‘The reality is people need to be accommodated somewhere for up to 14 days,’ Mr Dutton told reporters.
‘I don’t have a facility otherwise that we can quickly accommodate for what might be many hundreds of people and Christmas Island is purpose-built for exactly this scenario.
There have been nine confirmed cases of coronavirus so far in Australia (pictured), with four confirmed in Sydney, three in Victoria and two in Queensland
CORONAVIRUS IN AUSTRALIA
Nine people in Australia have the coronavirus, as the government works to evacuate hundreds of citizens from China’s danger zone.
These are the latest Australian figures on the coronavirus outbreak:
* Nine people have contracted the virus after travelling to Australia from Hubei province in central China.
* The tally is four in NSW, three in Victoria and two in Queensland. Two of the NSW victims are no longer infectious and were discharged from hospital on Thursday. The others are all stable.
* The latest case is a 42-year-old Chinese woman who travelled from Wuhan to the Gold Coast via Melbourne. She is now in isolation in a Gold Coast hospital.
* China’s women’s soccer team, which includes 32 players and staff, remains in isolation at a Brisbane hotel after arriving on Wednesday.
* The federal government plans to evacuate Australians from the Hubei capital of Wuhan after about 600 citizens and residents registered for help to get out. China must approve the plan.
* They will be flown to Christmas Island and put in quarantine for two weeks.
* The federal health department has issued new advice amid evidence the virus has been spread by people before they develop any symptoms.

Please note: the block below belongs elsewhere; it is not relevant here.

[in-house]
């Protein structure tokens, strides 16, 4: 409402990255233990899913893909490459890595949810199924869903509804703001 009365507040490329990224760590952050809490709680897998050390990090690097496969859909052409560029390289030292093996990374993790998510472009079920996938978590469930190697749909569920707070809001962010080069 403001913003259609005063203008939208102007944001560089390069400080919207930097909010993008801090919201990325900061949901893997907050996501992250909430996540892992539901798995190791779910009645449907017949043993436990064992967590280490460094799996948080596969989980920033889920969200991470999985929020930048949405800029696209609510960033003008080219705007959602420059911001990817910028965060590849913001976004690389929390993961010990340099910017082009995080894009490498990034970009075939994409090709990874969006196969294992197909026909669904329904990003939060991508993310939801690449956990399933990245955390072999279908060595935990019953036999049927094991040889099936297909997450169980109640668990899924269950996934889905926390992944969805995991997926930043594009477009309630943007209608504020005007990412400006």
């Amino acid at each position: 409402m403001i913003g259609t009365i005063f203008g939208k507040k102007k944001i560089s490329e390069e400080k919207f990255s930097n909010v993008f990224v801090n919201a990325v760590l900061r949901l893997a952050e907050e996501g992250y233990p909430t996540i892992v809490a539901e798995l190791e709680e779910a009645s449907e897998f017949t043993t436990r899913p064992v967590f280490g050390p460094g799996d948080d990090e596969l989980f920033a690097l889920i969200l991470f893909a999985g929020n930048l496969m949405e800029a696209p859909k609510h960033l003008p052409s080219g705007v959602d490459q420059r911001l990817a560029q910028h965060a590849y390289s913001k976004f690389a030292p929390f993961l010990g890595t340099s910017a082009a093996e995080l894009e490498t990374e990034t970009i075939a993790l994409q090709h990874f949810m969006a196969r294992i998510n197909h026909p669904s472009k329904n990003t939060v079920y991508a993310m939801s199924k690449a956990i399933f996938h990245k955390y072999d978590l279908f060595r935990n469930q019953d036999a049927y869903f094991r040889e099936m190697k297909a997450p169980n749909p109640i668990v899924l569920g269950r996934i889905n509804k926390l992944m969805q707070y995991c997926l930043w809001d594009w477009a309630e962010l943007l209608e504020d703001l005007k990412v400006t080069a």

* Anyone who has recently been to Hubei or had contact with a confirmed case must isolate themselves at home for 14 days from the date of their departure.
* Some 170 people have died from the virus in mainland China, and the number of confirmed cases is now more than 7000. Most of the deaths have been in Hubei.
* Some major airlines have halted all flights to China, but so far Qantas is not among them.
* The virus is now affecting most of Australia’s regional neighbours including Singapore, Malaysia, Taiwan, Japan, Vietnam and Cambodia.
* The Australian government is advising people to reconsider travel to China and not go to Hubei province.
(Sources: China’s National Health Commission, Australian Chief Medical Officer and state chief health officers)
‘I can’t clear out a hospital in Sydney or Melbourne or Brisbane.’
Amid other Australian citizens trapped in Wuhan is Emma Wei, from Melbourne, who is stranded with her two children.
A Canberra university student revealed she hasn’t been outside in more than a week to protect herself from the deadly coronavirus which has shut off the Chinese city from the rest of the world.